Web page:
• Rewatch Bonus: Lars' chemistry and behavior with Leela makes a lot more sense after The Reveal that he's an older version of Fry, hence why he's so at ease around her.
  • Ridiculous Future Inflation: In a scene set in 2012, five years after the movie's release, Al Gore notes that $100 could buy one gallon of gas.
  • Running Gag: Torgo's Executive Powder makes several appearances throughout the movie.
  • Screw Yourself: Nudar the scammer alien falls in love with his time duplicate.
  • Seen It All: Farnsworth dismisses Fry's Bender tattoo, "So he's got a little ink. Big whoop." (He turns around and walks away, showing a huge "THUG LIFE" tat on his back.)
  • Sequel Hook: The movie ends at sort of a cliffhanger, and though Beast With a Billion Backs supposedly picks up where it left off, it doesn't really get a lot of its material from this movie, and hardly acknowledges its events.
    Bender: Well, we're boned.
  • Shout-Out:
  • Shown Their Work: Female narwhals do develop tusks on rare occasions. Leelu is introduced as a "rare toothed female" to reflect on this fact.
  • Sickeningly Sweethearts: Leela and Lars, at least to Leela's coworkers (but especially to Fry), who are dealing with too many problems themselves to be in the mood to hear it.
  • Skewed Priorities: Bender thinks he's killed Fry per his orders while Brainwashed and Crazy and tearfully declares that he'd "give anything to un-murder" him. Fry shows up alive on cue, and Bender, on top of his delight over this twist, immediately decides that he'll have to kill him "again" so that no one will think he's incompetent and whips out a mallet.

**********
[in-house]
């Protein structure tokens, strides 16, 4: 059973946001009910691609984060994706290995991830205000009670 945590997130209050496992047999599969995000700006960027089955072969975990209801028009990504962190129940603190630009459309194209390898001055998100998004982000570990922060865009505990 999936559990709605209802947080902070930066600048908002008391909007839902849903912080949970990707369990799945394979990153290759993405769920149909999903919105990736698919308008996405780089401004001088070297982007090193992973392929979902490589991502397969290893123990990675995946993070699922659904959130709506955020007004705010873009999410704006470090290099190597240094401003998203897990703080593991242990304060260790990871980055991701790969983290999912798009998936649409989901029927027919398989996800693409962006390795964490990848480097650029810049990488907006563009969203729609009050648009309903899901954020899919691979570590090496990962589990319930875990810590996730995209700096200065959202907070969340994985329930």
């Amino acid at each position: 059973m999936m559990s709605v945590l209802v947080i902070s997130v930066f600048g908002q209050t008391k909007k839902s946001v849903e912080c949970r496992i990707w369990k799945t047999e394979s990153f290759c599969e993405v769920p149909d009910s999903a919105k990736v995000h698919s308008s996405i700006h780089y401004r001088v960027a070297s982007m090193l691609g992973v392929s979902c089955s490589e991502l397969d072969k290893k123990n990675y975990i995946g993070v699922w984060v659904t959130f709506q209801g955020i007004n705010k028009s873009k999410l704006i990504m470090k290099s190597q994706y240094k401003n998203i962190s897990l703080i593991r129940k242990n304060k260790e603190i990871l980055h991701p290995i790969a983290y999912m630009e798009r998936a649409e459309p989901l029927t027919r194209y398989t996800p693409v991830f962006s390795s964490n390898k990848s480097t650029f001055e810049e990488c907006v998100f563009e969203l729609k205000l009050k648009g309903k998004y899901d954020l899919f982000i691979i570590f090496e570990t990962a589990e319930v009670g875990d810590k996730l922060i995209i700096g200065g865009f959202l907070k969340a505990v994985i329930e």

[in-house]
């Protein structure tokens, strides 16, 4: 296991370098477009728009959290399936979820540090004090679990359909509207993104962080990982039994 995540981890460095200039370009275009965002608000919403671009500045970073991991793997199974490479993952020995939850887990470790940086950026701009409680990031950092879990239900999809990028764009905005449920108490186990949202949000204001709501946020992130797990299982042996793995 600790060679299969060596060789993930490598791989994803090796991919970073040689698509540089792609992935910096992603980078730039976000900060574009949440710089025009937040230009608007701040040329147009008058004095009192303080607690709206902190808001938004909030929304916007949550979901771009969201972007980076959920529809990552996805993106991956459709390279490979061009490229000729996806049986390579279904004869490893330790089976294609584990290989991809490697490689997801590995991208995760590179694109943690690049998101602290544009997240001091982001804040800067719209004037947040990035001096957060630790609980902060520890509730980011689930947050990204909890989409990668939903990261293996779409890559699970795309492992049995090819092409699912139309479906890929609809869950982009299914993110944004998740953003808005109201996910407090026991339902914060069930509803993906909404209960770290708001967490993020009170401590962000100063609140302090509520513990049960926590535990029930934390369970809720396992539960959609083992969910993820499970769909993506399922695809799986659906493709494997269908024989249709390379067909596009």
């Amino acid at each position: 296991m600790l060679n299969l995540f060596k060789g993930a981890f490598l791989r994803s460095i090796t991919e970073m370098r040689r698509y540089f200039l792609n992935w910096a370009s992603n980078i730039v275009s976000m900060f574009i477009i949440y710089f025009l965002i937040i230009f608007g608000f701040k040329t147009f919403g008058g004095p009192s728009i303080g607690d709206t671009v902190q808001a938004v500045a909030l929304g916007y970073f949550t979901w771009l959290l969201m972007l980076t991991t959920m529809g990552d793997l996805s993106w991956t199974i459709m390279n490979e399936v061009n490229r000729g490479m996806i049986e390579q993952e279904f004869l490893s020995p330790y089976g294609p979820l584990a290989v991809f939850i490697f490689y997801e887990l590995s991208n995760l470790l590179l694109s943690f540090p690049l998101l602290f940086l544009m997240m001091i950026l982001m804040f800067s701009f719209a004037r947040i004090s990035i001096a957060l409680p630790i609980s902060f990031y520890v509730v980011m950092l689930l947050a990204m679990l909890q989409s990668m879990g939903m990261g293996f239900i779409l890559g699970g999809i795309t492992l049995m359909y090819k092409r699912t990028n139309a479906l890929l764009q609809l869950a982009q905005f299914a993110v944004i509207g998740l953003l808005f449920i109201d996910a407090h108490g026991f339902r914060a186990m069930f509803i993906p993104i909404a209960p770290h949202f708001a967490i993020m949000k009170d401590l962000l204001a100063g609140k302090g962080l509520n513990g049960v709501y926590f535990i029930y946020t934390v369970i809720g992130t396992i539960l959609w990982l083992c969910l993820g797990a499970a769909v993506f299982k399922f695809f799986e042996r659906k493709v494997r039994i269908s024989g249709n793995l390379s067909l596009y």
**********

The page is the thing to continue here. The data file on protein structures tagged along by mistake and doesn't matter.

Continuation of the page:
Farnsworth: Bender! Stop killing for a minute!
  • The Slow Path: The Time Sphere only goes back in time, not forwards, forcing the Scammers to use Bender to steal historical values. Fry only gets back to the present by re-freezing himself.
  • Spotlight-Stealing Title: The plot is in fact largely centered on Fry, but you wouldn't guess it from the title or the DVD cover. note 
  • Stable Time Loop:
    • The origin of the time code and the name "Lars Fillmore".
    • Lampshaded by a tuxedo-clad Bender who comes during the middle of the film to put the tattoo on Fry's ass, while under orders by Nibbler in order for the timeline to make sense.
  • Temporal Duplication: How the Time Code resolves paradoxes; if the past version of the user is altered, they become a time paradox duplicate separate from the original, at the cost of being doomed. Lars is much longer-lasting one to Fry. A non-paradox example occurs with Fry falling into the same cryogenic tube he originally fell in, then freezing himself for several more years to return to his present.
  • Temporal Paradox: The Time Code allows one to blatantly ignore paradoxes, allowing things like stealing history's treasures and interaction with past selves. The only issue is that it'll eventually rupture the universe.
  • Theme Music Power-Up: Once Hermes starts coordinating the attack fleet, they go on a curbstomp spree to the tune of the Futurama theme.
  • Throw the Dog a Bone: Seymour returning almost felt like an apology to the fanbase for making them cry so much during Jurassic Bark.
  • Time Abyss: Due to dozens (perhaps hundreds) of time-travel jaunts, Bender is at least hundreds of thousands of years old.
  • Time-Passes Montage: There's sort of one with time-duplicate Fry living the life he left behind after getting frozen. There's also a nod to the Seymour one from "Jurassic Bark".
  • Time Travel: Obviously.